In reply to by helloimjohnnycat

GeezerGeek Stan522 Thu, 03/22/2018 - 11:33 Permalink

Re: "Fakebook is where you go every morning to find out what your friends didn't invite you to the night before...."

I live in Deep Blue Broward, home of the illustrious Sheriff Scott "not my fault" Israel. As a result of being conservative, I don't have many friends here, nor do I have Facebook. ["Are you now, or have you ever been, associated with Facebook..."]

I and those friends I do have typically fall asleep before most of the younger crowd considers it time to go out partying. Such is life.


In reply to by Stan522

MoralsAreEssential JLee2027 Thu, 03/22/2018 - 11:36 Permalink

You may be completely accurate.  I have read that Assange is an NSA asset.  However, each of these people have been VITAL to disseminating info to the DUPED POPULATIONS of the world.  If it is to "defeat" each other's agencies, who cares?  After spending 3 years "learning" Truths I would never have believed which began with my grumbling for 10 years about "What the hell is wrong with my country?" and a boisterous comment from a relative now retired from NSA which set off a Red Alarm about everything I had ever believed about the USA, I have discovered a complexity of "Dimensions" for both Truthsayers and Liars that boggles anyone's mind.  The conspiracies and complexities of every "story" disseminated about anything a normal Human would be concerned about is so great, it is amazing the Human Race has as many Awake as we do.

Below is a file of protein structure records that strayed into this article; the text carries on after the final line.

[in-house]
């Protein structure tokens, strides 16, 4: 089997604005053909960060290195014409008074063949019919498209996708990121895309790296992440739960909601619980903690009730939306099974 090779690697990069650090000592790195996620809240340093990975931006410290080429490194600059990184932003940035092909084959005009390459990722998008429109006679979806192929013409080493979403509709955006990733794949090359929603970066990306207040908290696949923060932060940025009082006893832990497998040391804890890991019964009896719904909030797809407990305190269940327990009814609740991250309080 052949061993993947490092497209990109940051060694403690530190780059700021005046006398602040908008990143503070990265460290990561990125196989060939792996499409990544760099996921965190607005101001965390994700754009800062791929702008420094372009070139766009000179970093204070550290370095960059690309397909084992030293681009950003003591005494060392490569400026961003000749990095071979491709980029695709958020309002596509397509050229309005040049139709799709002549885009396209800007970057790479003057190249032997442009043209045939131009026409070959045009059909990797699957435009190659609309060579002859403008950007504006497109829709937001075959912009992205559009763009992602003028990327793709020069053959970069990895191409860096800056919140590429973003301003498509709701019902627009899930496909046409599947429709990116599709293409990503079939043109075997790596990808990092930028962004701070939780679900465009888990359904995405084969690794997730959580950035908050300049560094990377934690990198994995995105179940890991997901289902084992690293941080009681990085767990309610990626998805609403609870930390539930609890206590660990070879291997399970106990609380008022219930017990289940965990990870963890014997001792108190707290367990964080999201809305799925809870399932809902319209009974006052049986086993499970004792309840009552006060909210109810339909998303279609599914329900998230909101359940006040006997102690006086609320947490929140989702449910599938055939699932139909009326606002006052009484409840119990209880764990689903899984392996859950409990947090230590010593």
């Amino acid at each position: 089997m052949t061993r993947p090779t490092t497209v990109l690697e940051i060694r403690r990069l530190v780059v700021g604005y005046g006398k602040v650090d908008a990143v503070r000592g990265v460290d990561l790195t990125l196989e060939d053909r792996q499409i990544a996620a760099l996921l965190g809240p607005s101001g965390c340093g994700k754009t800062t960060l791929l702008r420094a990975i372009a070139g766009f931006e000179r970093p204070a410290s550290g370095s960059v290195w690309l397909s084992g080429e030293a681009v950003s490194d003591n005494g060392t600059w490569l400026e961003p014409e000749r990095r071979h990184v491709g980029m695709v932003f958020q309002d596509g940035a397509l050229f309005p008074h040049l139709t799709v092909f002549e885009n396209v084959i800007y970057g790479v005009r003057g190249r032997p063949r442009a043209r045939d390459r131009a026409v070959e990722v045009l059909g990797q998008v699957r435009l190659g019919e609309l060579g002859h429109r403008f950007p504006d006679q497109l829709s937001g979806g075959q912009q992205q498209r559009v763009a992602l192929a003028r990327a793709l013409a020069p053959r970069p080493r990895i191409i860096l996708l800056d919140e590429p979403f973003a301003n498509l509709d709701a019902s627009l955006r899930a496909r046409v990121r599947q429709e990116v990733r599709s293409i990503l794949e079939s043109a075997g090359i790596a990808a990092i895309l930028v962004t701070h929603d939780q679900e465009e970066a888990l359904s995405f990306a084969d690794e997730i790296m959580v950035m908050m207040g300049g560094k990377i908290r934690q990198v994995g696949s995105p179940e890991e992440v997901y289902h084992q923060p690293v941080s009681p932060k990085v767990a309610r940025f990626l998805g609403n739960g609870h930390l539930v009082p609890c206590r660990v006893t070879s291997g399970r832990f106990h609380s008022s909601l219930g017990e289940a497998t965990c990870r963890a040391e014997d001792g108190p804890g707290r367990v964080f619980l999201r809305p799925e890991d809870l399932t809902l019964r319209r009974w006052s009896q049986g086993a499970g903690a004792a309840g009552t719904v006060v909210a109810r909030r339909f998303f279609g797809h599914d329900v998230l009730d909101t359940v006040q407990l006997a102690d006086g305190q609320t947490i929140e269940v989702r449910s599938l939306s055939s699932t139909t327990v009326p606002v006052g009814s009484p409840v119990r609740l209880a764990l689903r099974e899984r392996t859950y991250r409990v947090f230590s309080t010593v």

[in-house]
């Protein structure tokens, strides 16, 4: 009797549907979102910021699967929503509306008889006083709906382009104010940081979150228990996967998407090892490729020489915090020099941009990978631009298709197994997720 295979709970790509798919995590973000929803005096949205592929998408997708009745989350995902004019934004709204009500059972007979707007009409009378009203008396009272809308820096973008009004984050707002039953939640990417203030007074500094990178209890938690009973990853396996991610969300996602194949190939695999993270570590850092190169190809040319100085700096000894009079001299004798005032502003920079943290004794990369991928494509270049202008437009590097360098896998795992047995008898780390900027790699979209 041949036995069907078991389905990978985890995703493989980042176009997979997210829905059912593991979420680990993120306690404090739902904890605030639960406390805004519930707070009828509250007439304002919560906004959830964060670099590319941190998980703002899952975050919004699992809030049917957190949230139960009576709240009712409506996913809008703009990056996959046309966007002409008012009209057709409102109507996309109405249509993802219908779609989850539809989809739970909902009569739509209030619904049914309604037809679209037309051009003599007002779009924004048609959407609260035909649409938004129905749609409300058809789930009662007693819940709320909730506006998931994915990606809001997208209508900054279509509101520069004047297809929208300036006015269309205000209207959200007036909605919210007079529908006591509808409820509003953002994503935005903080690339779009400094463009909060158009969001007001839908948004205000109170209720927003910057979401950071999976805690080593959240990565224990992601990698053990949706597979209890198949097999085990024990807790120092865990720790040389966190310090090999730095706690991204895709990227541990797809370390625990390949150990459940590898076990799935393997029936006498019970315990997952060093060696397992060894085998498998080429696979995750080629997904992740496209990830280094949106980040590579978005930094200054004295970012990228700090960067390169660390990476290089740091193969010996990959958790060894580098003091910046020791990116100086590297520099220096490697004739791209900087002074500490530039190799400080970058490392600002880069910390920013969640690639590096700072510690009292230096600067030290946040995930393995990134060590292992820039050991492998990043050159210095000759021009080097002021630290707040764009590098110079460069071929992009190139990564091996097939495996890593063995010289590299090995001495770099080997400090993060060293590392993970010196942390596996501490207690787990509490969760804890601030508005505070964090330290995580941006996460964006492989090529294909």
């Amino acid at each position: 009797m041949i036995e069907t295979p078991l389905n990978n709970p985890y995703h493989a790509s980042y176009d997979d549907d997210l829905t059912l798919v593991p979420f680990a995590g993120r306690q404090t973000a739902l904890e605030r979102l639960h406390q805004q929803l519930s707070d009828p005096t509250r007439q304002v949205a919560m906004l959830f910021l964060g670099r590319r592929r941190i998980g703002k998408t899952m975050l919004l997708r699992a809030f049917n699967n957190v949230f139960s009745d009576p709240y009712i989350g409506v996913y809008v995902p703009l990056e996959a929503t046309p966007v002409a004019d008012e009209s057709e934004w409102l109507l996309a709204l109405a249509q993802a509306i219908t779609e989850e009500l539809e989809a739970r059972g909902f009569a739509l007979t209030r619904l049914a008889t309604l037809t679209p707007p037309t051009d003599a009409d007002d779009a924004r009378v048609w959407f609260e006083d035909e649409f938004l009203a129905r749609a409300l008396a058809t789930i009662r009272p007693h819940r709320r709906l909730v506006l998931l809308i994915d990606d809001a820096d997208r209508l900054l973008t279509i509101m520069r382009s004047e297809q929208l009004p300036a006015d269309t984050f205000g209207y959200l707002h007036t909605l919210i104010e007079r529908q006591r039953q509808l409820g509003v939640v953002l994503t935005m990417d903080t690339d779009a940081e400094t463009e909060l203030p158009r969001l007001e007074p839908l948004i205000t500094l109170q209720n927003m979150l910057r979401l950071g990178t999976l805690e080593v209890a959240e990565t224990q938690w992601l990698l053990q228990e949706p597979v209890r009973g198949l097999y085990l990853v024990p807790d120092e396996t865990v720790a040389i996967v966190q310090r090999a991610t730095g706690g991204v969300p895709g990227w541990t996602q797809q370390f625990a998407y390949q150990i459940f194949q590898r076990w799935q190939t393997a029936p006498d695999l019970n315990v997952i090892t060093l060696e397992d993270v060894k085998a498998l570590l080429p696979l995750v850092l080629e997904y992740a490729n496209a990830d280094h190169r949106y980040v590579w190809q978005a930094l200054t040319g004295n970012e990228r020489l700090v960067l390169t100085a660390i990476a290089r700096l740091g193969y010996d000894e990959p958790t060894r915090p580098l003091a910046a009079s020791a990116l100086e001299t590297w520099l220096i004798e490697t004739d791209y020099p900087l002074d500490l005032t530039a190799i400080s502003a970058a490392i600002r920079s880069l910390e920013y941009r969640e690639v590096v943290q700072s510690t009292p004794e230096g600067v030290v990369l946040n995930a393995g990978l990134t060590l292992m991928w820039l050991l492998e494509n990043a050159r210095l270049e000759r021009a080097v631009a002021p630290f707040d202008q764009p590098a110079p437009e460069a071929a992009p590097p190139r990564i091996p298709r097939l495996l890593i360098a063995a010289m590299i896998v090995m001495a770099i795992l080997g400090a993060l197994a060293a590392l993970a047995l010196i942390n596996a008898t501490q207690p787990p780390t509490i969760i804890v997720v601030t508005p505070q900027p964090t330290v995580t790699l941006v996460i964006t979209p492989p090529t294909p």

In reply to by JLee2027

MoralsAreEssential XBroker1 Thu, 03/22/2018 - 11:24 Permalink

I can't stand circus-type delivery of info so I have only watched Alex maybe 2xs because someone gave a link to something I wanted to view as perspective.  However, Alex is disseminating lots of valid info with his BS to an audience who would never frequent the sites I prefer.  Many of these people are solid conservatives supporting 2nd Amendment and also are a large part of the underemployed Blue Collar workforce.  They are a larger backbone of the Trump deplorables. 

In reply to by XBroker1

RedBaron616 Adolph.H. Thu, 03/22/2018 - 09:21 Permalink

Alex Jones is an idiot. Sure, he covers some legitimate things and then he runs off the rails with some wacko conspiracy theories. He also sells snake oil as some kind of miracle products. I notice that most of his productions are video/audio. What that means is he is followed by those who don't want to read a well thought out argument so that we can see what's covered and what's not. In other words, analyze. Rush and Alex are for people who wish to be spoon fed. Don't ask them to think for themselves. They don't know how.

In reply to by Adolph.H.